on 12 March 2002
Intriguing, superlative collection of short tales from Peter Straub, an author often described as "the thinking man's Stephen King" (no offense to Mr. King!). At times deeply harrowing, but always vividly intoxicating, these tales are an excellet variety of thriller/horror/drama/romance/fantasy. "The Ghost Village" is a must for fans of his Blue Rose Trilogy (especially "Koko); "Ashputtle" is deeply unsettling, with its subtle but unnerving outcome; "Hunger, An Introduction" is a haunting gothic ghost tale; "Mr Clubb and Mr Cuff" is a fun, malicious revenge tale. A must for fans of Straub, and also recommended for those not yet familiar with his novels, a perfect introduction to the unease and superb narrative this author provides. See also: "Houses Without Doors"
on 28 September 2011
Peter Straub's short stories often work in support of his novels and much of this collection will seem familiar to existing fans. In "Bunny is Good Bread", we learn more of the early life of Fee Bandolier the Blue Rose killer and "The Ghost Village" deals with a bizarre incident experienced by Tim Underwood's unit in Vietnam shortly before the period covered in the novel Koko. A word of warning: unless you are keen on torture porn, "Mr Clubb and Mr Cuff" is probably best avoided.
on 23 October 2012
This book is worth reading/buying alone for 'Bunny is good bread', which tells the story of how a serial killer can be molded from the clay of a sweet and tender boy. The story will be of particular interest to anyone who has read 'The Throat' or 'Mystery' to a lesser extent. 'The Ghost Village' is a nice companion piece to Koko and fleshes out part of that story more.
'Magic Terror' is a fabulous collection of stories and my only regret is we don't see more of these type of collections (short stories/novellas) available. I had the good fortune of meeting and speaking with Peter Straub in Edinburgh during his book signing for 'Magic Terrors' and he gave some nice insights into the stories and how they were created. I don't see how anyone could not enjoy this book. Be warned: an intelligent author like Straub demands and assumes intelligence from the reader, so you have to be willing to prime the pump before you expect any water to flow. This isn't one for people with no attention span.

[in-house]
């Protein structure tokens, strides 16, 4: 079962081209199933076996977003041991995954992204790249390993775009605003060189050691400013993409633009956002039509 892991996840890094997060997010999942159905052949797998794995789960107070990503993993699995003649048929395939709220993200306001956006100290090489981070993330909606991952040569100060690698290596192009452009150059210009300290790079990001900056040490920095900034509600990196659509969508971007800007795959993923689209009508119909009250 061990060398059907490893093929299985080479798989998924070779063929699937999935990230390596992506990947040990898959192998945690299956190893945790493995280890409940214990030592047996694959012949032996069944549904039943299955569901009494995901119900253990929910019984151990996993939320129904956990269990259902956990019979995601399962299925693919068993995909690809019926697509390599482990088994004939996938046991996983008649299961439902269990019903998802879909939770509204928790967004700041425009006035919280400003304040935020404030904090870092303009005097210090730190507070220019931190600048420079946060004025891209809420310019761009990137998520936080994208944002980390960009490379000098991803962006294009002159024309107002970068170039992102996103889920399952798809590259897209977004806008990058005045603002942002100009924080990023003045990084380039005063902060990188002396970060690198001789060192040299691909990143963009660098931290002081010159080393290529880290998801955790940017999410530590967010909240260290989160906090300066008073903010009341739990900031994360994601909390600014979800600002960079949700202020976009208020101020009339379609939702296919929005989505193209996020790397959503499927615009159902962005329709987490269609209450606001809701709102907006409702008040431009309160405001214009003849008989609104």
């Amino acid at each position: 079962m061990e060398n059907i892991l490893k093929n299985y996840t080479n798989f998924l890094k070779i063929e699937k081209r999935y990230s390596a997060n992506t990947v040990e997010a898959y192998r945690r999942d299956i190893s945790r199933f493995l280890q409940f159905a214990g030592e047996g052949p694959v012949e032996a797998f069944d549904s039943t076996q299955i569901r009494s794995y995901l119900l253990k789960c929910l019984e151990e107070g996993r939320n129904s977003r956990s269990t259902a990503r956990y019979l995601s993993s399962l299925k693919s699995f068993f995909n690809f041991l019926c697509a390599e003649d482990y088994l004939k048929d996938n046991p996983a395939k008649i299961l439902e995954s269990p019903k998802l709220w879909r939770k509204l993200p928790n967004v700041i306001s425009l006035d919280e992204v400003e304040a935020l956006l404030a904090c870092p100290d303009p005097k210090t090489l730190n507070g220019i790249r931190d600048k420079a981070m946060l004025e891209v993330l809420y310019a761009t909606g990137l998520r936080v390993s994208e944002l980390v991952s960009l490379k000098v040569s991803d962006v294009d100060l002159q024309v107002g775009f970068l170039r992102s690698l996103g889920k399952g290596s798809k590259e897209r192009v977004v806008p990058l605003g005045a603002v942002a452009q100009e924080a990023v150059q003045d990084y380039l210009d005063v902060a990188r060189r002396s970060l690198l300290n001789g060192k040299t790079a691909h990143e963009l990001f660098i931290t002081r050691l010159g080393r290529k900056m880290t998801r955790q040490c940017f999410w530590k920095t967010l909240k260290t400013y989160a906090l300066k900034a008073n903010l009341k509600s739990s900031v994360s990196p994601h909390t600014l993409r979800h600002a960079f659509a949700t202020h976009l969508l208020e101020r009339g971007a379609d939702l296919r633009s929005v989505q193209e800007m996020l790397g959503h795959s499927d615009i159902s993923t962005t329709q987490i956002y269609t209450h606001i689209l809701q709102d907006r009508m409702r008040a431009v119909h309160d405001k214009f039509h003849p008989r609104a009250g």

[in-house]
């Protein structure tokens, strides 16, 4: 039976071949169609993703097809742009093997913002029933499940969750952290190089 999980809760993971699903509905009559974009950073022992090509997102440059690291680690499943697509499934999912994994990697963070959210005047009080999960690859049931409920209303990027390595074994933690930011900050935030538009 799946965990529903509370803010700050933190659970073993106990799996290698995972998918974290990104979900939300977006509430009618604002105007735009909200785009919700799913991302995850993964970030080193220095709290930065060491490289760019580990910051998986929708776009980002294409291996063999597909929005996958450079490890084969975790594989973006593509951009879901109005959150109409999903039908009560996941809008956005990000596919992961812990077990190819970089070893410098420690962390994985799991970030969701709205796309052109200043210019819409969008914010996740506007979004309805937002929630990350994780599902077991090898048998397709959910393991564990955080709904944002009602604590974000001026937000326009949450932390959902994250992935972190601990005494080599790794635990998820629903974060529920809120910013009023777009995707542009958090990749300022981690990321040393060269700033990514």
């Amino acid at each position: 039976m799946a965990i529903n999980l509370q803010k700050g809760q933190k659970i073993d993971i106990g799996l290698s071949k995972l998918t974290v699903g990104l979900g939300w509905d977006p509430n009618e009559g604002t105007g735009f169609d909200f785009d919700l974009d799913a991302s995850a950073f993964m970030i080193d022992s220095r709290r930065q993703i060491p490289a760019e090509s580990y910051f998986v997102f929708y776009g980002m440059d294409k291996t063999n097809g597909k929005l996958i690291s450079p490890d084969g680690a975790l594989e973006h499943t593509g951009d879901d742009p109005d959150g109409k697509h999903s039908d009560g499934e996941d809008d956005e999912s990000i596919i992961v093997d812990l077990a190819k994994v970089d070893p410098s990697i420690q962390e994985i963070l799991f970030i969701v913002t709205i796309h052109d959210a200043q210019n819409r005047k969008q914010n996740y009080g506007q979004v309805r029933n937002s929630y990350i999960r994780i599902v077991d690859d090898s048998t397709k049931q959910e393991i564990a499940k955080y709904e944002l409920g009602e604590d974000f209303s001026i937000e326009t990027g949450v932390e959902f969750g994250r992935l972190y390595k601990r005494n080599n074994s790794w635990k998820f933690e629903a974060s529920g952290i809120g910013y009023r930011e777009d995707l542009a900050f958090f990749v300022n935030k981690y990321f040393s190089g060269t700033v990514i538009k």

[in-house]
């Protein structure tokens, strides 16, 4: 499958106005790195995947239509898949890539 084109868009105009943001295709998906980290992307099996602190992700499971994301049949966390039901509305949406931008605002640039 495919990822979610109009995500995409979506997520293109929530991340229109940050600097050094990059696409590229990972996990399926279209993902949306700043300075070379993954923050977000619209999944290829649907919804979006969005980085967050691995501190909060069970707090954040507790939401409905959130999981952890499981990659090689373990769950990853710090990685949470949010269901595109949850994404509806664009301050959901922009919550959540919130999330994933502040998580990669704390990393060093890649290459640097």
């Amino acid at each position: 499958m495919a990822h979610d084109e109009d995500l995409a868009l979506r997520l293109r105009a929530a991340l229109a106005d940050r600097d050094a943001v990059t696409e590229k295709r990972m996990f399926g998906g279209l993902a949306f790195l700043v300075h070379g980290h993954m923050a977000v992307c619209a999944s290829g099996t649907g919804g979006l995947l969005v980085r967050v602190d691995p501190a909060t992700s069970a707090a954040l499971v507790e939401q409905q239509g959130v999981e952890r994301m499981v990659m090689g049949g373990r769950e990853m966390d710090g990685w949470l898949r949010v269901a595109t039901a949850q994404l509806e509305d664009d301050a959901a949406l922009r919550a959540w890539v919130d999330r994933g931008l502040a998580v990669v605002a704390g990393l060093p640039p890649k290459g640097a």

on 2 August 2001
I couldn't help feeling a little cheated after reading the 7 short stories/novellas contained within this book. Having read most of Straub's novels including the 'Blue Rose' trilogy ('Koko', 'Mystery', 'Throat') imagine my surprise when I started to recognise the storylines in 'Bunny is Good Bread' and 'Ghost Village'. I thought it was coincidence at first until I twigged that I was in fact reading a large excerpt from the aforementioned 'Blue Rose' books! However, I still enjoyed reading them again all the same and for new readers of Straub it is a good introduction to a superb writer although I can't help wondering whether Straub is yet another alter ego of Stephen King at times as I often feel that the two write so similarly. Nevertheless this is a good read, although if you are expecting run of the mill horror or wall to wall blood and gore you will be disappointed; read something by Shaun Hutson instead! Straub's horror is much more subtle and real and all the more enjoyable. 4 well deserved stars!
on 6 June 2001
I try to keep an open mind and, since so many consider him a good horror/fantasy writer, I've read several Peter Starub's books... and never quite got to enjoy it. This book certainly isn't the exception: The collection of stories is made up of apparently very different tales, but unfortunately, they all end up having the same flavour. Of course some are better than others, but nonetheless I always get the feeling the beggining and central plot are extremely long while the endings are abrupt. I don't know if this is done to try and leave you with a taste for more; at least I get the feeling the writer suddenly got bored with what he was doing and just cut it off. Besides a good plot and well developed characters, what I most like of a book is it's rythm, and at least for me, Magic Terror just didn't have the right pace. This is not a bad book, and the stories aren't bad; but I'd probably reccommend it as a second choice if you have nothing better to read. It may be a good book to read while your busy with something else, because you can set it aside and return to it whenever you want. At least it will entertain you, but don't expect chills: the terror component is basically concentrated in the title.